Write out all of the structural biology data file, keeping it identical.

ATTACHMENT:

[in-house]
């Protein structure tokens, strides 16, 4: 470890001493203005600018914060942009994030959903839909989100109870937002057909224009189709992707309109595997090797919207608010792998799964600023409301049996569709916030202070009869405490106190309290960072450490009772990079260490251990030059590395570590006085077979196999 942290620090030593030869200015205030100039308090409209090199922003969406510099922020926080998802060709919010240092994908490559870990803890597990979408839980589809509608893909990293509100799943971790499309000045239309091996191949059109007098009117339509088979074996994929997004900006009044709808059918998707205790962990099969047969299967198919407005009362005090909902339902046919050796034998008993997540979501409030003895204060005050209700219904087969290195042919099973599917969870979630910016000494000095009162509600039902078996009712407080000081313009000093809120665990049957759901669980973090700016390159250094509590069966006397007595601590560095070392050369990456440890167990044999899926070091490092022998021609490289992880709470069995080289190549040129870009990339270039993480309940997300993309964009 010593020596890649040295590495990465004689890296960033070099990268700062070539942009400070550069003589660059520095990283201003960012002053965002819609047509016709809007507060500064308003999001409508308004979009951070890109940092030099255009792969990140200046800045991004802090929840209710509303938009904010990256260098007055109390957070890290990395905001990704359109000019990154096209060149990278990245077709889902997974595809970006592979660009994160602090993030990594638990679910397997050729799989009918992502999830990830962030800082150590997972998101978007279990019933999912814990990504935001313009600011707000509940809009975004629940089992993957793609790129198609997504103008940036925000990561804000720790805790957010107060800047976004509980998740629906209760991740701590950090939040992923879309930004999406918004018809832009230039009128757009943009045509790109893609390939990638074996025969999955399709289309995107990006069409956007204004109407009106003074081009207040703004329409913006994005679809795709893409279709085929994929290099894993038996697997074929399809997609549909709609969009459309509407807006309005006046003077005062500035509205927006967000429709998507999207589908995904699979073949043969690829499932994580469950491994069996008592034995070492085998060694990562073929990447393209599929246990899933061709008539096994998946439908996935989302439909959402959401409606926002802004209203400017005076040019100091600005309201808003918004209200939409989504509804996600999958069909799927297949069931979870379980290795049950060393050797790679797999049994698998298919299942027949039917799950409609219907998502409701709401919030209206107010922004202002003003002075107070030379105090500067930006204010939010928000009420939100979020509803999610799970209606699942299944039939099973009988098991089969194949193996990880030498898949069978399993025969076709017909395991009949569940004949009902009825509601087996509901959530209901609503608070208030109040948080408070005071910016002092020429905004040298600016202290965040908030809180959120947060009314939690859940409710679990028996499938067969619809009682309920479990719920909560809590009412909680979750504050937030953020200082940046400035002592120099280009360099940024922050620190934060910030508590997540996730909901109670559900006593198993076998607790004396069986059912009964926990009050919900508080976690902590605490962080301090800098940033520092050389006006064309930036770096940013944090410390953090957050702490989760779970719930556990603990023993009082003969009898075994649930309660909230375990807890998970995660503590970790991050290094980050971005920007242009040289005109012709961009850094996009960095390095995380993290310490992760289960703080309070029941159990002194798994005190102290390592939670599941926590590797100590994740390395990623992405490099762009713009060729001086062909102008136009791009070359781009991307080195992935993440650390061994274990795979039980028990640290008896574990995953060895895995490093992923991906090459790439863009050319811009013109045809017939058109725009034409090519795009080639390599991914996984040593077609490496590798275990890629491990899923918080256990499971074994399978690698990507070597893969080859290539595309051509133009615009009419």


[in-house]
């Protein structure tokens, strides 16, 4: 470890001493203005600018914060942009994030959903839909989100109870937002057909224009189709992707309109595997090797919207608010792998799964600023409301049996569709916030202070009869405490106190309290960072450490009772990079260490251990030059590395570590006085077979196999 942290620090030593030869200015205030100039308090409209090199922003969406510099922020926080998802060709919010240092994908490559870990803890597990979408839980589809509608893909990293509100799943971790499309000045239309091996191949059109007098009117339509088979074996994929997004900006009044709808059918998707205790962990099969047969299967198919407005009362005090909902339902046919050796034998008993997540979501409030003895204060005050209700219904087969290195042919099973599917969870979630910016000494000095009162509600039902078996009712407080000081313009000093809120665990049957759901669980973090700016390159250094509590069966006397007595601590560095070392050369990456440890167990044999899926070091490092022998021609490289992880709470069995080289190549040129870009990339270039993480309940997300993309964009 010593020596890649040295590495990465004689890296960033070099990268700062070539942009400070550069003589660059520095990283201003960012002053965002819609047509016709809007507060500064308003999001409508308004979009951070890109940092030099255009792969990140200046800045991004802090929840209710509303938009904010990256260098007055109390957070890290990395905001990704359109000019990154096209060149990278990245077709889902997974595809970006592979660009994160602090993030990594638990679910397997050729799989009918992502999830990830962030800082150590997972998101978007279990019933999912814990990504935001313009600011707000509940809009975004629940089992993957793609790129198609997504103008940036925000990561804000720790805790957010107060800047976004509980998740629906209760991740701590950090939040992923879309930004999406918004018809832009230039009128757009943009045509790109893609390939990638074996025969999955399709289309995107990006069409956007204004109407009106003074081009207040703004329409913006994005679809795709893409279709085929994929290099894993038996697997074929399809997609549909709609969009459309509407807006309005006046003077005062500035509205927006967000429709998507999207589908995904699979073949043969690829499932994580469950491994069996008592034995070492085998060694990562073929990447393209599929246990899933061709008539096994998946439908996935989302439909959402959401409606926002802004209203400017005076040019100091600005309201808003918004209200939409989504509804996600999958069909799927297949069931979870379980290795049950060393050797790679797999049994698998298919299942027949039917799950409609219907998502409701709401919030209206107010922004202002003003002075107070030379105090500067930006204010939010928000009420939100979020509803999610799970209606699942299944039939099973009988098991089969194949193996990880030498898949069978399993025969076709017909395991009949569940004949009902009825509601087996509901959530209901609503608070208030109040948080408070005071910016002092020429905004040298600016202290965040908030809180959120947060009314939690859940409710679990028996499938067969619809009682309920479990719920909560809590009412909680979750504050937030953020200082940046400035002592120099280009360099940024922050620190934060910030508590997540996730909901109670559900006593198993076998607790004396069986059912009964926990009050919900508080976690902590605490962080301090800098940033520092050389006006064309930036770096940013944090410390953090957050702490989760779970719930556990603990023993009082003969009898075994649930309660909230375990807890998970995660503590970790991050290094980050971005920007242009040289005109012709961009850094996009960095390095995380993290310490992760289960703080309070029941159990002194798994005190102290390592939670599941926590590797100590994740390395990623992405490099762009713009060729001086062909102008136009791009070359781009991307080195992935993440650390061994274990795979039980028990640290008896574990995953060895895995490093992923991906090459790439863009050319811009013109045809017939058109725009034409090519795009080639390599991914996984040593077609490496590798275990890629491990899923918080256990499971074994399978690698990507070597893969080859290539595309051509133009615009009419």